The dynamics of colloidal intrusions in liquid crystals: a simulation perspective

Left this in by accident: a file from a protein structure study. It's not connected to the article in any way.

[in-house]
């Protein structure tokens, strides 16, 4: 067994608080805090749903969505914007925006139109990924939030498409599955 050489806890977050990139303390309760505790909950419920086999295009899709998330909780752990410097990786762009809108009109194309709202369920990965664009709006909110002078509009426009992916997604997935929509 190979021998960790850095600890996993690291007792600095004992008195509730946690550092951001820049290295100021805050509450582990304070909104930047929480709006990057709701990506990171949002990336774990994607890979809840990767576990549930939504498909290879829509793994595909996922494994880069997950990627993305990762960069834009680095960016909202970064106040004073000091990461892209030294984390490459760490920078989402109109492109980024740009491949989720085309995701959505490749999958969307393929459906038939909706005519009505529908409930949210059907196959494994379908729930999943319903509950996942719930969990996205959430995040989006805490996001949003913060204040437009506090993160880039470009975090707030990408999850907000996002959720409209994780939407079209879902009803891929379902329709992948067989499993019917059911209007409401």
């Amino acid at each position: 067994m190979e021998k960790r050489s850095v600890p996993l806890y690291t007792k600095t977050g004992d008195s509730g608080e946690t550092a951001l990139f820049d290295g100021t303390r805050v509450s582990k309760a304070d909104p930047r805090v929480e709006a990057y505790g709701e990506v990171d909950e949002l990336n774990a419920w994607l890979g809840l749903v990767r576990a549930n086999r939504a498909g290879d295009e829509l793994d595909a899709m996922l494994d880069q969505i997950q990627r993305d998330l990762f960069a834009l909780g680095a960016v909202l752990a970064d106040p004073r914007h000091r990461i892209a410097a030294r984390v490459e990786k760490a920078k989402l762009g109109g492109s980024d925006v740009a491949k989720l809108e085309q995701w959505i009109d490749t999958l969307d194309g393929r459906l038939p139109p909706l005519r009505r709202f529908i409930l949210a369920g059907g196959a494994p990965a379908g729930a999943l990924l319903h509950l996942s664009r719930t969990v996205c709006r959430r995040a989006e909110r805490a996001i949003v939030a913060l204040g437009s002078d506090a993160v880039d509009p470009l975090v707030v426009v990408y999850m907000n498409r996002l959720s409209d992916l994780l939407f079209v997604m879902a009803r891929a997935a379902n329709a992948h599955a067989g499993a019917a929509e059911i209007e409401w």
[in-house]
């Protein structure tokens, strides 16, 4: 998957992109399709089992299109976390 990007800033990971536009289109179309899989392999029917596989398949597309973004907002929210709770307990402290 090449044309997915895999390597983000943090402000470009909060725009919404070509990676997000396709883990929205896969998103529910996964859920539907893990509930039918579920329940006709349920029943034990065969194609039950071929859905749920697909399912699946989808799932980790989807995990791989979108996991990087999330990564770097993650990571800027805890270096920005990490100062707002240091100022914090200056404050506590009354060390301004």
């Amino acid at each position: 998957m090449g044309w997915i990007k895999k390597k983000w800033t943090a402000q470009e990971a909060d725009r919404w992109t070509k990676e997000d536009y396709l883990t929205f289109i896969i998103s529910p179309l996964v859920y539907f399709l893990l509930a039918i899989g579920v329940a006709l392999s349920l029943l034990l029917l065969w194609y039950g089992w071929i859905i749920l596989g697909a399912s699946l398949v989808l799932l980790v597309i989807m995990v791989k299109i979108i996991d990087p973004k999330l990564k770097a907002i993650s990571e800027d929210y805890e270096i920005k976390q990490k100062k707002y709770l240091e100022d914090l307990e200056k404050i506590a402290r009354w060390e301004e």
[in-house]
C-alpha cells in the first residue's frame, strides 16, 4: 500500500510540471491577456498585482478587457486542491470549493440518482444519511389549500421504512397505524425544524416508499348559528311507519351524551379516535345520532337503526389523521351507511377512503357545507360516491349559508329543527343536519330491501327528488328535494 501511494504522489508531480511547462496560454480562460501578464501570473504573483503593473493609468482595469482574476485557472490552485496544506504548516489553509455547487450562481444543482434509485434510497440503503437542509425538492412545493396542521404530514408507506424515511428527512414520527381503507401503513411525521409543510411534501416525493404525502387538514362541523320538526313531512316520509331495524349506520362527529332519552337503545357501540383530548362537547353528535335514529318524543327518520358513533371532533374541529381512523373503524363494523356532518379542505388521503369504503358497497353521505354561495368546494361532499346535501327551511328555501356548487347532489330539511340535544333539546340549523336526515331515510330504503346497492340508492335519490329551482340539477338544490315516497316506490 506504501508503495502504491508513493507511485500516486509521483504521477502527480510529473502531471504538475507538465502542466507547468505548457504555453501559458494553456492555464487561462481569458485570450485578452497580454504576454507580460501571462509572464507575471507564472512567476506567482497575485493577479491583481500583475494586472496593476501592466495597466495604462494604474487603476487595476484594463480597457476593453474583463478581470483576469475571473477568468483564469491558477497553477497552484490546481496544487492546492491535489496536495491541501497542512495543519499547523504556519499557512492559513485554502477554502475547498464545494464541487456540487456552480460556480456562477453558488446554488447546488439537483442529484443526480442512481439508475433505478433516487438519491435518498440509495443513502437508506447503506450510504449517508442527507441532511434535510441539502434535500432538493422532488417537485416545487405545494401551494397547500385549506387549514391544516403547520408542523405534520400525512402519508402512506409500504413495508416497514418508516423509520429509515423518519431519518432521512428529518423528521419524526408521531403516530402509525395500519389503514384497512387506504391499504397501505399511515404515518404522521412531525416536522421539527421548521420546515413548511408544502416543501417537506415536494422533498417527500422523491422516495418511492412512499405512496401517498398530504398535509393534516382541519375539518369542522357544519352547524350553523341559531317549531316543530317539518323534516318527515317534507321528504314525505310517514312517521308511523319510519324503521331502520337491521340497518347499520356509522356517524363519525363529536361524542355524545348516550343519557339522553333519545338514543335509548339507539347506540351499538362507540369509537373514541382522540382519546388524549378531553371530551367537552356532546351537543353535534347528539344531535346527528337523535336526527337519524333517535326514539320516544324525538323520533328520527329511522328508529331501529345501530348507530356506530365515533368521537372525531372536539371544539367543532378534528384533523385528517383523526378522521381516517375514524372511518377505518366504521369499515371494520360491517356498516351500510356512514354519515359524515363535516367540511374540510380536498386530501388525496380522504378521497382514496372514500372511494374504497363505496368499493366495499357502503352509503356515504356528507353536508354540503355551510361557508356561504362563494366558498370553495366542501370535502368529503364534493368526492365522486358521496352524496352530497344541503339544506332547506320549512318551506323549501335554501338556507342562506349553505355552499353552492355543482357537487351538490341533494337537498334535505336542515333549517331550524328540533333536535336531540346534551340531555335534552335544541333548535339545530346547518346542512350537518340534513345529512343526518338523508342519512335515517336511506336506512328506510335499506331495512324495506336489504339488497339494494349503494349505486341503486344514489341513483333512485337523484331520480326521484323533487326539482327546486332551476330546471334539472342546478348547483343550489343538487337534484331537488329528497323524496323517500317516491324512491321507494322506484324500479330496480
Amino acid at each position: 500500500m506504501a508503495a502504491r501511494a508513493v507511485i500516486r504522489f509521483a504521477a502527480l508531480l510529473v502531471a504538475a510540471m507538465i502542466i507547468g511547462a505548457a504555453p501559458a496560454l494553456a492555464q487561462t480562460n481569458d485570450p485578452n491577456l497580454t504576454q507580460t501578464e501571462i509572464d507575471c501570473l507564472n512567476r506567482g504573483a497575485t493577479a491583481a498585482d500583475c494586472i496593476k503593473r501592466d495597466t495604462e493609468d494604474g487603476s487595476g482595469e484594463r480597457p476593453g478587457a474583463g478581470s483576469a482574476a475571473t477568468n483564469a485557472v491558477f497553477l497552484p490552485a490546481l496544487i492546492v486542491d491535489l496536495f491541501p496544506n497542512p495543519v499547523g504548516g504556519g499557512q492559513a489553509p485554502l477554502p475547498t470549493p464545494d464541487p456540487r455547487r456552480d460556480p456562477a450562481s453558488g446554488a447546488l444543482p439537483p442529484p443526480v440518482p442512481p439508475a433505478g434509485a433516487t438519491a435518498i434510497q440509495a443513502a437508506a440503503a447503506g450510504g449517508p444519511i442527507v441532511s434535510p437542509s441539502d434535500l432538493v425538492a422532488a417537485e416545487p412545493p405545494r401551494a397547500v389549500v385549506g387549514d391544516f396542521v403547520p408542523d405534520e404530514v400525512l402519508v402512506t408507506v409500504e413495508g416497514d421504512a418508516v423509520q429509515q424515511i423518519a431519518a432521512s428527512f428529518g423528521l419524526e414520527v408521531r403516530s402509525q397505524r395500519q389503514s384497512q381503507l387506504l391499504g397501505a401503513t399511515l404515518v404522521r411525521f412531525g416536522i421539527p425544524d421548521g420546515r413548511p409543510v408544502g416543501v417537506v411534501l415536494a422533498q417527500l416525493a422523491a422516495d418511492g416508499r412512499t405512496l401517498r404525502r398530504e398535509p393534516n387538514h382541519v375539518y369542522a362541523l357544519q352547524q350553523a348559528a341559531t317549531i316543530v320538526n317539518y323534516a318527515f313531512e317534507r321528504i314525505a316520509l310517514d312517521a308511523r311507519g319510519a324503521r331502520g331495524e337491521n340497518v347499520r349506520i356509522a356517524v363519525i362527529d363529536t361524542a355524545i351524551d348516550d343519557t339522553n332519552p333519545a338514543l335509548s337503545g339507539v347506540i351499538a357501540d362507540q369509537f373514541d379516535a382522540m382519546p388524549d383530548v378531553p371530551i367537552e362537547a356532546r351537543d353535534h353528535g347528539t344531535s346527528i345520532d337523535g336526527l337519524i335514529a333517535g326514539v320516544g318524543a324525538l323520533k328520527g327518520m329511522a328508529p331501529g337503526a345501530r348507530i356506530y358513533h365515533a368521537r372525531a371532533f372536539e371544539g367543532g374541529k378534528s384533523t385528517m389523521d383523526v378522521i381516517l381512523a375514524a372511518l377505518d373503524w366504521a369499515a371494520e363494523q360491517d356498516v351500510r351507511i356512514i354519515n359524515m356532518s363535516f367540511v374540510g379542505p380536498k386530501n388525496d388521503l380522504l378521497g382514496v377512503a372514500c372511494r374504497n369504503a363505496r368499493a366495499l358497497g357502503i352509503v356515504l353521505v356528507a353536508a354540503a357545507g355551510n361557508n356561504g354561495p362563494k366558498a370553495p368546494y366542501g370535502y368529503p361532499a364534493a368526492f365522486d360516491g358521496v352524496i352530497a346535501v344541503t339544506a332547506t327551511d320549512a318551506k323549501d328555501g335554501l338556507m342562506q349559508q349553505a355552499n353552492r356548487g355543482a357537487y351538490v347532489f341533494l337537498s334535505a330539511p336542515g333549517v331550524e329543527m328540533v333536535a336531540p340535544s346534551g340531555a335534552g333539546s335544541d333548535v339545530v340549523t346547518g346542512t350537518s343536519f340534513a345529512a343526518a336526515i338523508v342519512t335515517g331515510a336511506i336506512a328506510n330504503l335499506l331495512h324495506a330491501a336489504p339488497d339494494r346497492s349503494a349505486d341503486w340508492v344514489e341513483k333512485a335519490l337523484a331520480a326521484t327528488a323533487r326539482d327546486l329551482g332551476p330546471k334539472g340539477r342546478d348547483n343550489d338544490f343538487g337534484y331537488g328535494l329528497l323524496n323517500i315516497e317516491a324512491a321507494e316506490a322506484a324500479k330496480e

<div><p>Dispersing colloidal particles into liquid crystals provides a promising avenue to build a novel class of materials, with potential applications, among others, as photonic crystals, biosensors, metamaterials and new generation liquid crystal devices. Understanding the physics and dynamical properties of such composite materials is then of high-technological relevance; it also provides a remarkable challenge from a fundamental science point of view due to the intricacies of the hydrodynamic equations governing their dynamical evolution. Here, we provide an overview of our current theoretical understanding of the dynamical and hydrodynamic properties of colloid–liquid crystal composites, focussing on the results obtained from computer simulations; no or very limited previous knowledge of the field of liquid crystals is assumed. While our main emphasis is on the dynamics, we also review a selection of equilibrium results and simulations to provide the necessary background. We start by describing what we know about the simplest possible problem: that of a single particle in a nematic, or cholesteric, liquid crystal. We then consider two particles, and review the conditions which lead to the formation of a dimer; we then again focus on dynamical problems. Finally, we turn to the more complicated case of a dispersion, reviewing here simulations motivated by optical tweezer and rheological experiments. We close by making a list of some of the many open problems in this rapidly developing research field.</p></div>